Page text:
Adrian Gray is standing proudly in from of his new depot building in Inverness. “I get the keys on Wednesday” he tells me, “the builders are snagging it just now”. Judging by the sheer size of the place, it’ll certainly take them a day or two to do a full final test on a project which started over four years ago when Adrian bought the land. At over 90 metres long, covering 14000 square feet of deck area and offices, it’s an impressive sight.
Adrian is managing director of his company, AJG Parcels. He’s 52, and comes across as a no-nonsense entrepreneur. Though rooted firmly in Scotland, his accent reveals traces of a childhood partly spent further south.
AJP Parcels’ main business is green field deliveries in the impossible bits of Scotland for the overnight parcel industry. That’s the top half of Scotland, and most of the west coast. “Most of our work arrives in double deckers from the Birmingham area, for delivery to the north and northwest of Scotland, including the islands”, he explains. “On the new depot site, these trunkers will load straight onto the deck from the three doors at the end of the building. The freight will then be sorted and loaded onto the 18 loading bays designed for long wheelbase vans along the side”. AJG employs 23 people to do the sorting. AJG’s couriers are all employed by the company, and all drive company vans.
To the rear, opposite the loading bays for the vans, there is space on the site for a parcels railhead. “I’m working on the rail operators. There are train operating subsidies available if you can prove you’ll be taking freight off the roads, which we can, but at the moment the subsidies are based on the weight of freight such as coal and timber, much heavier than our parcel traffic. When I get that resolved, we’ll move forward on that”.
The new depot, 448 miles north of Birmingham, will ease some of the pressure of handling over 3000 consignments a day at the current depot, a load which is also shared by a mini hub 134 miles to the south west in Arrochar. These distances go some way to illustrating the sheer scale of the task involved in rural distribution in Scotland. “It’s a real problem area for the networks” points out Adrian. “As everyone knows, their business model depends on being able to make money on the collections, and cover costs on the deliveries. But up here, there are virtually no collections. There’s no manufacturing to speak of, it’s all just tourism and farming”. Adrian’s aim is to take a problem area for the industry and turn it into a routine part of their operation. This requires emphasis in three areas; coverage, customer service, and technology.
AJG’s coverage, despite the huge distances, means that the networks can promise that a parcel collected in Land’s End at 4pm one day, can be in the Inverness depot by 10am next day, and delivered in John O’Groats that same afternoon.
Customer service means having a team of 10 customer services people sufficiently in touch with the situation to be able to answer queries, progress reports, and POD requests in real time. This is in turn helped by Adrian’s investment in his own IT systems to deliver POD information in to the servers of his main customers in the West Midlands within 5 seconds of the delivery being made. “Our scanner is programmed to recognise from each barcode which is the sending network, and to send the POD data to them automatically”, Adrian tells me.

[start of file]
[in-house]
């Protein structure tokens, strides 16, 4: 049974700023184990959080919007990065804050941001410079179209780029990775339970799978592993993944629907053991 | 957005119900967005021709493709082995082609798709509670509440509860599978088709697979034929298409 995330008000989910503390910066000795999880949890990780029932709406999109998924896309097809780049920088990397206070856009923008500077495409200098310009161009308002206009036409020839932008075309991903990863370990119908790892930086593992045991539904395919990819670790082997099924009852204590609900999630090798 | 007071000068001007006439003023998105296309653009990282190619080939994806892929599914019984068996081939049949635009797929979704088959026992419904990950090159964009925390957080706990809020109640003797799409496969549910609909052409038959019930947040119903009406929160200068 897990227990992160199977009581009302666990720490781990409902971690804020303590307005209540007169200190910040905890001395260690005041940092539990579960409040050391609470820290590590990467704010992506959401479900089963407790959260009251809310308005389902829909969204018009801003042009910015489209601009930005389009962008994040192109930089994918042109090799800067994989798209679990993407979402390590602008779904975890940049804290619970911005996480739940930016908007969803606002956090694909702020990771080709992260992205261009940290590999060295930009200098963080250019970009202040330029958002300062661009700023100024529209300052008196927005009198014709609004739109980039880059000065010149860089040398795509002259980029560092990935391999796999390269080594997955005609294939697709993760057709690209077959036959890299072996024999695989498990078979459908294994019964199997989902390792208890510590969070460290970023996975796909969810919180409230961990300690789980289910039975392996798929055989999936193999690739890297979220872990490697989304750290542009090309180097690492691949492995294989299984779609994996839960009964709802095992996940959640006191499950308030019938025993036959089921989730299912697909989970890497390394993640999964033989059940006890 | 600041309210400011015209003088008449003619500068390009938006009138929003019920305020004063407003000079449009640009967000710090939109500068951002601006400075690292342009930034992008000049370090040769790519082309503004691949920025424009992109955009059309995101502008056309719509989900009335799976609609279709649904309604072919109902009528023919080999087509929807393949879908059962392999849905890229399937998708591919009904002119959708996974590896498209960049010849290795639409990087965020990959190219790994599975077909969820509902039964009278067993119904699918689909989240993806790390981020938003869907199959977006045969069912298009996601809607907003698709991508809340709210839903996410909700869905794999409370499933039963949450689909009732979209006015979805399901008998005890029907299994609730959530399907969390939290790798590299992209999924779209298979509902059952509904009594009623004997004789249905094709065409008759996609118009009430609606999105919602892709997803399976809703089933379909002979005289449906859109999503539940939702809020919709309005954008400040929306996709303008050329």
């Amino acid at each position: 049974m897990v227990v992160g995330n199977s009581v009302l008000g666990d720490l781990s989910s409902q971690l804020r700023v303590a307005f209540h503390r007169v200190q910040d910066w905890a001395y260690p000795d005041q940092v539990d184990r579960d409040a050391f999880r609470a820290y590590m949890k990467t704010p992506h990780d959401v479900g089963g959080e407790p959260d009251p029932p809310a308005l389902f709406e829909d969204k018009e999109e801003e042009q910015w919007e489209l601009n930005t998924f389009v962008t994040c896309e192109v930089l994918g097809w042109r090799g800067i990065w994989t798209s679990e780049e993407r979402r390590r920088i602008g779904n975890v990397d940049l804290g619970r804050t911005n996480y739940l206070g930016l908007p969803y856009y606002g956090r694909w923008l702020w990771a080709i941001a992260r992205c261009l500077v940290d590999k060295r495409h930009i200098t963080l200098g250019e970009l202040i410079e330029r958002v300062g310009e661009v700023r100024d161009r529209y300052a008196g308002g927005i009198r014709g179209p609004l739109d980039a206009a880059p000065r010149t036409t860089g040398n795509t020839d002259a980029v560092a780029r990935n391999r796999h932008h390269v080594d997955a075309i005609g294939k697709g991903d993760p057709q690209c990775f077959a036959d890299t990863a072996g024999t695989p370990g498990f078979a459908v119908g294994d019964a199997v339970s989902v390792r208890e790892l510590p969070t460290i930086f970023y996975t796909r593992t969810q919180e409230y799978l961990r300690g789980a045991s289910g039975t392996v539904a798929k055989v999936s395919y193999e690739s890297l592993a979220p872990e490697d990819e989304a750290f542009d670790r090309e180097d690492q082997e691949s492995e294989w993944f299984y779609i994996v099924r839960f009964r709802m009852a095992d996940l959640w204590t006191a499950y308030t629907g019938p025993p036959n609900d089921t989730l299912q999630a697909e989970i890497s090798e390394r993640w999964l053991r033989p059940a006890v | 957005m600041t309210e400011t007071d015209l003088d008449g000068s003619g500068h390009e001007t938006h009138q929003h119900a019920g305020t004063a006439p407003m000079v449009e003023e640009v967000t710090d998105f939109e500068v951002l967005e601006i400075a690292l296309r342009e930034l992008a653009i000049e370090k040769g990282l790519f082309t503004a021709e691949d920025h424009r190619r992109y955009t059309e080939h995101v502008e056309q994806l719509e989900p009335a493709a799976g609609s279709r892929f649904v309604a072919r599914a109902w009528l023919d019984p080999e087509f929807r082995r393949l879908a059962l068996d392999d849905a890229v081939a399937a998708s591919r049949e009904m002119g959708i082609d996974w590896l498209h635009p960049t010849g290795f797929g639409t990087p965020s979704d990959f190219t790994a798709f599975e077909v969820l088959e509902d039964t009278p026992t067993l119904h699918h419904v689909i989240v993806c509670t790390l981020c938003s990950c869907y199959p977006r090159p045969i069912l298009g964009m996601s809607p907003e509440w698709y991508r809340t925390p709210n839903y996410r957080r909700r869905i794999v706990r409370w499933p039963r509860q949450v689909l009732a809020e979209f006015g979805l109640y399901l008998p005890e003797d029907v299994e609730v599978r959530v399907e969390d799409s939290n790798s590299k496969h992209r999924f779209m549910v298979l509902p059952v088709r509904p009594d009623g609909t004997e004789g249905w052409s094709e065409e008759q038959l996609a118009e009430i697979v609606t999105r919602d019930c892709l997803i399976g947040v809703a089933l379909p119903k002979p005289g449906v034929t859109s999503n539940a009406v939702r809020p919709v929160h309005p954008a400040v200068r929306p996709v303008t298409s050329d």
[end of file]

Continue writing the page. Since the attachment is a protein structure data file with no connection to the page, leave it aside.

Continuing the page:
An increase, nationally, in home deliveries from internet shopping has been reflected in AJG’s business in the last 12 months. “We’re doing about 70% of all the parcels traffic in the area we cover, and of that, we seen an increase to over 50% in home deliveries”. Of course, people not being at home is the biggest problem, in an area where the courier may have travelled 15 miles or more up the side of a loch to reach the village. “The shippers need to be talking more to the consumers on their websites” suggests Adrian, “to record their preferences for what we should do if we turn up when they’re out”.
This repeated emphasis on customer service stems from Adrian’s background in retailing. “I was managing a DIY superstore, when I decided I needed a change of scene” he recalls. “A friend in the courier industry offered me a managerial job, and when that came to a natural conclusion, my wife and I set up on our own in 1992. It was her, me, a car and a van”. Adrian set out to persuade the major networks to put work his way, and this gave the business the traffic it needed to provide the coverage. “Now we have quite a few local customers of our own, mainly in farming, which for us are the icing on the cake. It’s a balance, covering our costs with the delivery work, and working hard to secure profitable local business on top of that”.
Adrian is optimistic about the future of the industry and of AJG. “We’re benefiting from the growth in home shopping, especially, and from health of the Scottish economy, so the future is reasonably secure as long as we keep the service levels up and keep our technology and services in line with what our customers need”. With an eye to the future, alongside his plan for rail-based trunking, Adrian is also planning an air link from the West Midlands, as part of his investment program to improve service to the networks.
It all adds up to a philosophy of investment in constant improvement, and the depot behind Adrian is certainly solid evidence of it.